## Lesson: Adding and Subtracting Fractions and Mixed Numbers Developing the Concept

Students have been introduced to adding and subtracting fractions and mixed numbers. They also have a visual image of what is happening in those operations. This lesson will develop those concepts and relate them to adding and subtracting whole numbers.

Materials: paper and pencil

Preparation: none

Prerequisite Skills and Background: Students should be able to find equivalent fractions by finding the least common denominator and simplify fractions by using the greatest common factor.

• Say: Today we are going to extend our work on adding and subtracting fractions and mixed numbers. Let's look at adding two mixed numbers. On the board, write 3 + 2.
• Ask: What do we need to do in order to add these two numbers?
Students may say that they could add the 3 and 2 and get 5. Then they need to find a common denominator to add the two fractional parts.
• Ask: What do you need to do to find a common denominator? We can multiply 4 and 5 and get 20 as our common denominator.
• Say: Good. Twenty is a common denominator—in fact, it is the least common denominator for these two fractions. What do we do next?
Students should say they need to change and into equivalent fractions with denominators of 20. This is done by multiplying the numerator and denominator of by 5 and the numerator and denominator of by 4. Be sure to stress that you are really multiplying each by 1 in the form of and .
• Say: We have found equivalent fractions with a common denominator, so we can add. 3 + 2 = 3 + 2 = 5.
• Say: Now try the following problems at your desk. I'll come around and help those who need it.
Write the following problems on the board: + , 3 + 4, and 2 + 1.
Ask for volunteers to come to the board to show their work and explain what they have done.
• Ask: Who can summarize for us what we need to do in order to add two fractions or mixed numbers?

List steps such as these, based on what students answer.

1. If the fractional parts do not have the same denominator, change them to equivalent fractions with a common denominator, preferably the LCD.
2. Add the fractional parts and simplify, if possible.
4. Finally, add the sum of the whole numbers to the sum of the fractions.
• Say: Now that we know how to add two fractions or mixed numbers, let's look at subtracting two fractions or mixed numbers.
On the board, write 4 − 2.
• Ask: What is the first thing we might do to solve this problem?
Students should say that they need to change and to equivalent fractions with a common denominator.
• Ask: How do we find a common denominator for these two fractions?
Students should suggest multiplying the two denominators to get a common denominator of 40.
• Say: Yes, we could do that, but how could we find the least common denominator?
Suggest that students find the LCM for 10 and 4 by finding the prime factorization for the two numbers.
• Say: We know that 4 = 2 x 2 and 10 = 2 x 5, so the LCM would be 2 x 2 x 5, or 20. On the board, write 4 = 2 x 2 and 10 = 2 x 5. Mention that the LCM for 4 and 10 is 20.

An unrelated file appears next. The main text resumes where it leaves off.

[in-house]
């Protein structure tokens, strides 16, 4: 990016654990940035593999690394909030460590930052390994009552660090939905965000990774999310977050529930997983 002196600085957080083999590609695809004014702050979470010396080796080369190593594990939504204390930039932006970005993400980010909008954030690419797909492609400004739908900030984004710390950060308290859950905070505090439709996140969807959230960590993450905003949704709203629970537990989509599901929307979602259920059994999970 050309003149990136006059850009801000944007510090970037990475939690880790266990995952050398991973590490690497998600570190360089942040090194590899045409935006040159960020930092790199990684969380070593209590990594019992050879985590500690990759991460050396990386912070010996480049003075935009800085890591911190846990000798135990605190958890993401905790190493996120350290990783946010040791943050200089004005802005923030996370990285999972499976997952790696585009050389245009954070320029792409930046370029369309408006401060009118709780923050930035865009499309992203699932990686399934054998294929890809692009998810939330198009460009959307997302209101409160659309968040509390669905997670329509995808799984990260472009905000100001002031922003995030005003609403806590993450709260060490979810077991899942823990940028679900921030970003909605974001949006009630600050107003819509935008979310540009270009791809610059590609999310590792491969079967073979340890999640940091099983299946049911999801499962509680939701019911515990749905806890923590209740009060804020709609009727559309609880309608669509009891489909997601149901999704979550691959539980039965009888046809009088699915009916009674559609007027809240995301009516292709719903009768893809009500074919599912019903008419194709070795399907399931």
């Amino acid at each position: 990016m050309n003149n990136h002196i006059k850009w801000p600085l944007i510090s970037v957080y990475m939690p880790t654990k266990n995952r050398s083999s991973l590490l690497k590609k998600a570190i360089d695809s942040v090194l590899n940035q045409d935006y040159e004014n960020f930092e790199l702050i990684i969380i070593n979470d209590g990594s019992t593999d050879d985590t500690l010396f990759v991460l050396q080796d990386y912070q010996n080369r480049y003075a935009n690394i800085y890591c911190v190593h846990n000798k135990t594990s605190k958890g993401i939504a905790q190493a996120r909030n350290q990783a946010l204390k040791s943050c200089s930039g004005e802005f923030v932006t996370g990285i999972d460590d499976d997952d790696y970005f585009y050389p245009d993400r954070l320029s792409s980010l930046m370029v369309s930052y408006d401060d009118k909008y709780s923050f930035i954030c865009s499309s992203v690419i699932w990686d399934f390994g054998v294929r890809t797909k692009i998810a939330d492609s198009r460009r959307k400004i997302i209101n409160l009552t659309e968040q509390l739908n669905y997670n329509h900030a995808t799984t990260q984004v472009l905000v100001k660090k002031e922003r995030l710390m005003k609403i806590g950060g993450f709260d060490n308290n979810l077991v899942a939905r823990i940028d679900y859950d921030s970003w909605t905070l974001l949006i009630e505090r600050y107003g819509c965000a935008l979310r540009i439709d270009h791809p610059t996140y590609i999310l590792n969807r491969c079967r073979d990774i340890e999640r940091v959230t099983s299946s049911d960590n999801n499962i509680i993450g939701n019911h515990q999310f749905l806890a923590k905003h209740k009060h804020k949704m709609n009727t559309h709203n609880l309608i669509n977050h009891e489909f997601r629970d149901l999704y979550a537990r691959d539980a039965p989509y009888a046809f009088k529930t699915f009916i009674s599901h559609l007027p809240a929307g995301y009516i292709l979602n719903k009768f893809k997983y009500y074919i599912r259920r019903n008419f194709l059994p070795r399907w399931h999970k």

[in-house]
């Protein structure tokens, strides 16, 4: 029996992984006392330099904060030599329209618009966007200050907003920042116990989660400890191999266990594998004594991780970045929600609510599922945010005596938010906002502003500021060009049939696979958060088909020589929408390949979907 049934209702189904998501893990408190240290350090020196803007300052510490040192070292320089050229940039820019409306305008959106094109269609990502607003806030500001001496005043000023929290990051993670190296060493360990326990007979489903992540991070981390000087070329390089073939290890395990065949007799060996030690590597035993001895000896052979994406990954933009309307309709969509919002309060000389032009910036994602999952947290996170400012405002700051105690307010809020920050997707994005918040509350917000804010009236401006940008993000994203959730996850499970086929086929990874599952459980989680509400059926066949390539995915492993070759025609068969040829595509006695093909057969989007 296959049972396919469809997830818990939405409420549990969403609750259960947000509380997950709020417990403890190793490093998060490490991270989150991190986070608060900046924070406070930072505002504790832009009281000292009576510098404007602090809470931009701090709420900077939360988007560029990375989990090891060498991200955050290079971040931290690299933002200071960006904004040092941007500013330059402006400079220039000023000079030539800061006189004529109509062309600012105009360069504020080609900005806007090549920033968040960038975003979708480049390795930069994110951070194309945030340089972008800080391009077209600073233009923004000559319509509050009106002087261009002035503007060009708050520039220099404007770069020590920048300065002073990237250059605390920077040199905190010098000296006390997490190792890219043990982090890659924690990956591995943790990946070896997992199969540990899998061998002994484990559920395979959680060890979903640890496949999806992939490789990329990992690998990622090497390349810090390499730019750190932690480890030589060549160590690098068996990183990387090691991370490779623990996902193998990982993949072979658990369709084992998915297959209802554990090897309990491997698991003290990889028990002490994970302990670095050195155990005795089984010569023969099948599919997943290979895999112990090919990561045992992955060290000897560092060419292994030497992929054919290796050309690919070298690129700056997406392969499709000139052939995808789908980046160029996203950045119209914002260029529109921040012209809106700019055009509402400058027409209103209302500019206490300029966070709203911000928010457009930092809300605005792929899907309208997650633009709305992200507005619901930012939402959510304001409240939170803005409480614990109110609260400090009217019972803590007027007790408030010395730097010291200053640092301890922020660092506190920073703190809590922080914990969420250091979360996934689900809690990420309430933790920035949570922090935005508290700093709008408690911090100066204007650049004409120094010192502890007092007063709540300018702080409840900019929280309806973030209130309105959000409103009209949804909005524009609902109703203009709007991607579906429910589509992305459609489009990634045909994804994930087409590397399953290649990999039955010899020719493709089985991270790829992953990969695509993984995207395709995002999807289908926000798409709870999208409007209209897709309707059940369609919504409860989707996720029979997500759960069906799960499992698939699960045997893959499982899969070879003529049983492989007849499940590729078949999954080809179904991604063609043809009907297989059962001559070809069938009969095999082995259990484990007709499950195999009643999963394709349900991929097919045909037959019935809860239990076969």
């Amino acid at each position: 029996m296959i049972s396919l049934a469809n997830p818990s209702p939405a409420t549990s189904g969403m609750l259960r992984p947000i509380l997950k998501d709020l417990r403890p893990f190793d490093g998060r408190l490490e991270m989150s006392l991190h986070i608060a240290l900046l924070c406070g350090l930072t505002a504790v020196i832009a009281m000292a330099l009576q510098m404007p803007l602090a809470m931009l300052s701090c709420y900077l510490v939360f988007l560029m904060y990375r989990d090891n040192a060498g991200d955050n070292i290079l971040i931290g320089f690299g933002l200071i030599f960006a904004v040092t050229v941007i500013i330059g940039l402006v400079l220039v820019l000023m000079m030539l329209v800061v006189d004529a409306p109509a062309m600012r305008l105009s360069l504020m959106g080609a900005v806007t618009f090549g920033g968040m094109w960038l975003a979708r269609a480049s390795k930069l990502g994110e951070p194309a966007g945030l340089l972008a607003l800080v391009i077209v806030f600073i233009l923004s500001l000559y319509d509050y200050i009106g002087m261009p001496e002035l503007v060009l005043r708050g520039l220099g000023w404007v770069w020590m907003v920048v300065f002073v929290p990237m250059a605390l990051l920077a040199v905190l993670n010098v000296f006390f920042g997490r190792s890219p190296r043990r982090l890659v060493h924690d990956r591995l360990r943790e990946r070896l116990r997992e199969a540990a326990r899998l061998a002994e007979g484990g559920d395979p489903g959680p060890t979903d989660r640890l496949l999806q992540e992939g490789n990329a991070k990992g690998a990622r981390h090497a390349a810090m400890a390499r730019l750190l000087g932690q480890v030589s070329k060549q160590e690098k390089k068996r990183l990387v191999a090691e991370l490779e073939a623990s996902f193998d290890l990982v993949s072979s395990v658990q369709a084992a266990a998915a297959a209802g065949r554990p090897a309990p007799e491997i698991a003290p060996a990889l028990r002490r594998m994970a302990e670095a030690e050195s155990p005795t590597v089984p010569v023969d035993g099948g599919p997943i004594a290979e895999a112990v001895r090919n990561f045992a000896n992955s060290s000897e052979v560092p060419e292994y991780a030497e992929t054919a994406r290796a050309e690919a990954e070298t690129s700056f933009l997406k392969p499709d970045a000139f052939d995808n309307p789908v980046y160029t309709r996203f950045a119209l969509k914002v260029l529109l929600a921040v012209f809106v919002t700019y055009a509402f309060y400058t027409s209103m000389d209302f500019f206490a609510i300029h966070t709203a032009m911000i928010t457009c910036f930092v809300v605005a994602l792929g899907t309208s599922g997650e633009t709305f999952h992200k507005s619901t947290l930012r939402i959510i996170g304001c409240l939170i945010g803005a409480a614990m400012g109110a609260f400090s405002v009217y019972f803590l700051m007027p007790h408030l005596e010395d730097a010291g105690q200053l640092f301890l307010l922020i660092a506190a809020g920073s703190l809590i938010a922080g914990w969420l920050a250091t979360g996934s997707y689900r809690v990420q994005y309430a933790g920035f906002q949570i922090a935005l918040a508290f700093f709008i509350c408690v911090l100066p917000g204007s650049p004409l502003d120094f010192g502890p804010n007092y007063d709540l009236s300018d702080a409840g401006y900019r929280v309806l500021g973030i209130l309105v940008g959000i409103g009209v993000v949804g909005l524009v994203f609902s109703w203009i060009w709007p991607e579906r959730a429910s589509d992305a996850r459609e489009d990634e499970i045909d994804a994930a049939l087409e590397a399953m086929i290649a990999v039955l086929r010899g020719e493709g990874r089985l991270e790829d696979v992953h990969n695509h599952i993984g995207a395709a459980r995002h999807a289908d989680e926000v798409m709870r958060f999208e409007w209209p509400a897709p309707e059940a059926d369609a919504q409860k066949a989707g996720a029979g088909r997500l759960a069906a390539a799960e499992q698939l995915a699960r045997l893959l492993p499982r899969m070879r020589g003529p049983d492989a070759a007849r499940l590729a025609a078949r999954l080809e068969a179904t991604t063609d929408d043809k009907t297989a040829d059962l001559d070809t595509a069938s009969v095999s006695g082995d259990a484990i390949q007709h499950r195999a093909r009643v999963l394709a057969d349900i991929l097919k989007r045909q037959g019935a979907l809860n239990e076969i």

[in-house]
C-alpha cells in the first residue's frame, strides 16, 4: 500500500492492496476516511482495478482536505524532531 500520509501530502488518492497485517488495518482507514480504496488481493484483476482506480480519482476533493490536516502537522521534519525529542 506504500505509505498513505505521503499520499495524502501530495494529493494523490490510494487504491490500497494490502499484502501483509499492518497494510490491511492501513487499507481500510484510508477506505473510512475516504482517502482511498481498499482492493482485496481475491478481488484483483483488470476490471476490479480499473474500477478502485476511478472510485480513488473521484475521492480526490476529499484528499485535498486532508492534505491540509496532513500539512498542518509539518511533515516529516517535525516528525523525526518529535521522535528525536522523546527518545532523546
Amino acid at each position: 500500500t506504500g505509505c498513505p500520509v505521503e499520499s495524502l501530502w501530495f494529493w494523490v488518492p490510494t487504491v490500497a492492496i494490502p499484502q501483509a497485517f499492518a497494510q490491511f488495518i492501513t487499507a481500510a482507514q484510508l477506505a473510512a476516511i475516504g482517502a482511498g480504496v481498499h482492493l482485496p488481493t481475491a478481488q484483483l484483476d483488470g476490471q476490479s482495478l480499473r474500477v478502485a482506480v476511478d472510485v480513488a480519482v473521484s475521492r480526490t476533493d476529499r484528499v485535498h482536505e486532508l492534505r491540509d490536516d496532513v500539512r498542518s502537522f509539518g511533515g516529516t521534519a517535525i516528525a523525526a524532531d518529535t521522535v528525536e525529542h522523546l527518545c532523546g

• Say: Therefore, = x = and = x = . Since > , we need to regroup 4 as 3 = 3. Thus, 3 − 2 = 1.
• Say: Now try solving the following problems at your desk, and we'll discuss them when you are done.
Write the following problems on the board: 8 − 4, , and 4 − 2.
Walk around the room to help the students who need it. After all students have had time to do the problems, have volunteers come to the board and explain how to do the problems.
• Say: Who can summarize for us how to subtract two fractions or mixed numbers?

List steps such as these, based on the students' suggestions.

1. If the fractions don't have the same denominator, change them to equivalent fractions with a common denominator. Use the LCD.
2. Look to see if you need to regroup in order to subtract the fractional parts. If you do, regroup before subtracting.
3. Subtract the fractional parts, and then subtract the whole-number parts.
4. The answer is the sum of the two.

Wrap-Up and Assessment Hints
Having students estimate the sum or difference of two fractions before adding or subtracting will help them recognize unreasonable answers. For example, if they add and , they should recognize that both fractions are less than , so the sum should be less than one. Also, since both fractions are just a little less than , the sum should be close to 1. Students should recognize that is not a reasonable answer. Ask students questions such as, “Why do we have to have common denominators before we add or subtract two fractions?” and “Why do we only add the numerators and not the denominators when adding two fractions with like denominators?” By answering questions like these, students will improve their understanding of the concepts.

To challenge some of your best students, ask them open-ended questions such as, “If the sum of two fractions is , what could those two fractions be?” ( and , and , and so on) or “If the difference of two fractions is , what could those two fractions be?” ( and , and , and so on)